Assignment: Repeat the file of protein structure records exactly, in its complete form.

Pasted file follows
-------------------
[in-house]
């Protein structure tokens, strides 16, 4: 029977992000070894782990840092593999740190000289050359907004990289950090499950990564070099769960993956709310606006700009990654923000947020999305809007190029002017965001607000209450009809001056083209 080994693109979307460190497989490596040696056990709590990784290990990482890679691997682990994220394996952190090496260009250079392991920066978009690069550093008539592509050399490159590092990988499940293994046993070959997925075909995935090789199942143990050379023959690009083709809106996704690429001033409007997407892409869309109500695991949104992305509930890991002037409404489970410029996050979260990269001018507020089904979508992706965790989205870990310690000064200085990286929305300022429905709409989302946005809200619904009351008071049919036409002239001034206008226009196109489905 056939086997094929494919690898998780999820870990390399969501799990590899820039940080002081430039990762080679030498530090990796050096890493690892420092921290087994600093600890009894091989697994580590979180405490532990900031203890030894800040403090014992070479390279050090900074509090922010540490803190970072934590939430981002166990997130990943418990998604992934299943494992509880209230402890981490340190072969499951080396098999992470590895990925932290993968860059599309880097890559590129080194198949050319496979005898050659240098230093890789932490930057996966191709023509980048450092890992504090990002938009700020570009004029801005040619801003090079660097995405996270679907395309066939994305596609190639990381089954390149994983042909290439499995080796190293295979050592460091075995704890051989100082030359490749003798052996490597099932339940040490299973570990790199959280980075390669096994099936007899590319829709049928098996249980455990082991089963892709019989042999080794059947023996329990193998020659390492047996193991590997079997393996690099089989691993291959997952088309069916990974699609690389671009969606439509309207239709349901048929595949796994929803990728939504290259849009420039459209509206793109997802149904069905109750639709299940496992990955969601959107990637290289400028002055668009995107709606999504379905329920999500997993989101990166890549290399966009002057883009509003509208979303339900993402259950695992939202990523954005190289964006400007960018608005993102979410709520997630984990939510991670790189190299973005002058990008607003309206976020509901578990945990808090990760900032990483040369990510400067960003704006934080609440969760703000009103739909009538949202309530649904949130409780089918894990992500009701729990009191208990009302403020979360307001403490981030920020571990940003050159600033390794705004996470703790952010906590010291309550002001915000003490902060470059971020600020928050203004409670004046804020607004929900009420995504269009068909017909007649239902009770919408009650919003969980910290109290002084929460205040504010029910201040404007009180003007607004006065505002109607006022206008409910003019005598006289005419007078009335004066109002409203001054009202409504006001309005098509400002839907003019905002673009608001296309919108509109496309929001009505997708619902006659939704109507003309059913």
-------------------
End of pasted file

[in-house]
């Protein structure tokens, strides 16, 4: 029977992000070894782990840092593999740190000289050359907004990289950090499950990564070099769960993956709310606006700009990654923000947020999305809007190029002017965001607000209450009809001056083209 080994693109979307460190497989490596040696056990709590990784290990990482890679691997682990994220394996952190090496260009250079392991920066978009690069550093008539592509050399490159590092990988499940293994046993070959997925075909995935090789199942143990050379023959690009083709809106996704690429001033409007997407892409869309109500695991949104992305509930890991002037409404489970410029996050979260990269001018507020089904979508992706965790989205870990310690000064200085990286929305300022429905709409989302946005809200619904009351008071049919036409002239001034206008226009196109489905 056939086997094929494919690898998780999820870990390399969501799990590899820039940080002081430039990762080679030498530090990796050096890493690892420092921290087994600093600890009894091989697994580590979180405490532990900031203890030894800040403090014992070479390279050090900074509090922010540490803190970072934590939430981002166990997130990943418990998604992934299943494992509880209230402890981490340190072969499951080396098999992470590895990925932290993968860059599309880097890559590129080194198949050319496979005898050659240098230093890789932490930057996966191709023509980048450092890992504090990002938009700020570009004029801005040619801003090079660097995405996270679907395309066939994305596609190639990381089954390149994983042909290439499995080796190293295979050592460091075995704890051989100082030359490749003798052996490597099932339940040490299973570990790199959280980075390669096994099936007899590319829709049928098996249980455990082991089963892709019989042999080794059947023996329990193998020659390492047996193991590997079997393996690099089989691993291959997952088309069916990974699609690389671009969606439509309207239709349901048929595949796994929803990728939504290259849009420039459209509206793109997802149904069905109750639709299940496992990955969601959107990637290289400028002055668009995107709606999504379905329920999500997993989101990166890549290399966009002057883009509003509208979303339900993402259950695992939202990523954005190289964006400007960018608005993102979410709520997630984990939510991670790189190299973005002058990008607003309206976020509901578990945990808090990760900032990483040369990510400067960003704006934080609440969760703000009103739909009538949202309530649904949130409780089918894990992500009701729990009191208990009302403020979360307001403490981030920020571990940003050159600033390794705004996470703790952010906590010291309550002001915000003490902060470059971020600020928050203004409670004046804020607004929900009420995504269009068909017909007649239902009770919408009650919003969980910290109290002084929460205040504010029910201040404007009180003007607004006065505002109607006022206008409910003019005598006289005419007078009335004066109002409203001054009202409504006001309005098509400002839907003019905002673009608001296309919108509109496309929001009505997708619902006659939704109507003309059913």